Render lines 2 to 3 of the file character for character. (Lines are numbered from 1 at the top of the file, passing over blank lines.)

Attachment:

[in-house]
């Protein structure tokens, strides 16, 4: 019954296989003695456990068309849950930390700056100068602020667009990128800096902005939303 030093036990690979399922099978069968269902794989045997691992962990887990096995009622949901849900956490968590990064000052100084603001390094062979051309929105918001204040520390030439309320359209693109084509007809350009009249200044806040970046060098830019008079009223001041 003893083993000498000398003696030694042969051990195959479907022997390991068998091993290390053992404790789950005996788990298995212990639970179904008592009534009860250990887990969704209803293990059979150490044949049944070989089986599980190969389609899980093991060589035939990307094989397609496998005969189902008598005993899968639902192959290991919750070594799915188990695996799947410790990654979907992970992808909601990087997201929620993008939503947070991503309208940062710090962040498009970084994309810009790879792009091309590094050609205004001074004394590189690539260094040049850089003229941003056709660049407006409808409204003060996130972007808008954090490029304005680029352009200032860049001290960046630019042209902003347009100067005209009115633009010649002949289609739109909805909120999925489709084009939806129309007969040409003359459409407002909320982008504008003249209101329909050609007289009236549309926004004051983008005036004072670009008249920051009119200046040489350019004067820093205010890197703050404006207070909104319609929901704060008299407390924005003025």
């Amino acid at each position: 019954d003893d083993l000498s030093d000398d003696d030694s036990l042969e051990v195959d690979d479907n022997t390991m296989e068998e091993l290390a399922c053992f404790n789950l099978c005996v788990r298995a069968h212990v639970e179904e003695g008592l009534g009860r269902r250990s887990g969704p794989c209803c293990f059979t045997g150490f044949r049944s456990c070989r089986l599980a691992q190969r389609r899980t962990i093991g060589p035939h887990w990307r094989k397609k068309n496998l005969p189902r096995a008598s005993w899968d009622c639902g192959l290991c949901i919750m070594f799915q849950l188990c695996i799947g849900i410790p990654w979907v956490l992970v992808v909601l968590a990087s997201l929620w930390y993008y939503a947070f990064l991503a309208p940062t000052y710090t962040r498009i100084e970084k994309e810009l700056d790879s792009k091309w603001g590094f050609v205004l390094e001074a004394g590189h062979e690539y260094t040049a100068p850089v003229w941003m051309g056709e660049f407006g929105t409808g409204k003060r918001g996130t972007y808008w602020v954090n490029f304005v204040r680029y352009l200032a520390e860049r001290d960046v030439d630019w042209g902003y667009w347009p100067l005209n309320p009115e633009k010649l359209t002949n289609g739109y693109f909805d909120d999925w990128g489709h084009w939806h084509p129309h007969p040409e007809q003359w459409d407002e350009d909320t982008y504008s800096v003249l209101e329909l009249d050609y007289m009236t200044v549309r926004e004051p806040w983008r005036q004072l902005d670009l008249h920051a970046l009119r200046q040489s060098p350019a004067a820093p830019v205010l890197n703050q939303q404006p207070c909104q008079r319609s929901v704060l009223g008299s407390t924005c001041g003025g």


């Protein structure tokens, strides 16, 4: 019954296989003695456990068309849950930390700056100068602020667009990128800096902005939303 030093036990690979399922099978069968269902794989045997691992962990887990096995009622949901849900956490968590990064000052100084603001390094062979051309929105918001204040520390030439309320359209693109084509007809350009009249200044806040970046060098830019008079009223001041 003893083993000498000398003696030694042969051990195959479907022997390991068998091993290390053992404790789950005996788990298995212990639970179904008592009534009860250990887990969704209803293990059979150490044949049944070989089986599980190969389609899980093991060589035939990307094989397609496998005969189902008598005993899968639902192959290991919750070594799915188990695996799947410790990654979907992970992808909601990087997201929620993008939503947070991503309208940062710090962040498009970084994309810009790879792009091309590094050609205004001074004394590189690539260094040049850089003229941003056709660049407006409808409204003060996130972007808008954090490029304005680029352009200032860049001290960046630019042209902003347009100067005209009115633009010649002949289609739109909805909120999925489709084009939806129309007969040409003359459409407002909320982008504008003249209101329909050609007289009236549309926004004051983008005036004072670009008249920051009119200046040489350019004067820093205010890197703050404006207070909104319609929901704060008299407390924005003025």
């Amino acid at each position: 019954d003893d083993l000498s030093d000398d003696d030694s036990l042969e051990v195959d690979d479907n022997t390991m296989e068998e091993l290390a399922c053992f404790n789950l099978c005996v788990r298995a069968h212990v639970e179904e003695g008592l009534g009860r269902r250990s887990g969704p794989c209803c293990f059979t045997g150490f044949r049944s456990c070989r089986l599980a691992q190969r389609r899980t962990i093991g060589p035939h887990w990307r094989k397609k068309n496998l005969p189902r096995a008598s005993w899968d009622c639902g192959l290991c949901i919750m070594f799915q849950l188990c695996i799947g849900i410790p990654w979907v956490l992970v992808v909601l968590a990087s997201l929620w930390y993008y939503a947070f990064l991503a309208p940062t000052y710090t962040r498009i100084e970084k994309e810009l700056d790879s792009k091309w603001g590094f050609v205004l390094e001074a004394g590189h062979e690539y260094t040049a100068p850089v003229w941003m051309g056709e660049f407006g929105t409808g409204k003060r918001g996130t972007y808008w602020v954090n490029f304005v204040r680029y352009l200032a520390e860049r001290d960046v030439d630019w042209g902003y667009w347009p100067l005209n309320p009115e633009k010649l359209t002949n289609g739109y693109f909805d909120d999925w990128g489709h084009w939806h084509p129309h007969p040409e007809q003359w459409d407002e350009d909320t982008y504008s800096v003249l209101e329909l009249d050609y007289m009236t200044v549309r926004e004051p806040w983008r005036q004072l902005d670009l008249h920051a970046l009119r200046q040489s060098p350019a004067a820093p830019v205010l890197n703050q939303q404006p207070c909104q008079r319609s929901v704060l009223g008299s407390t924005c001041g003025g």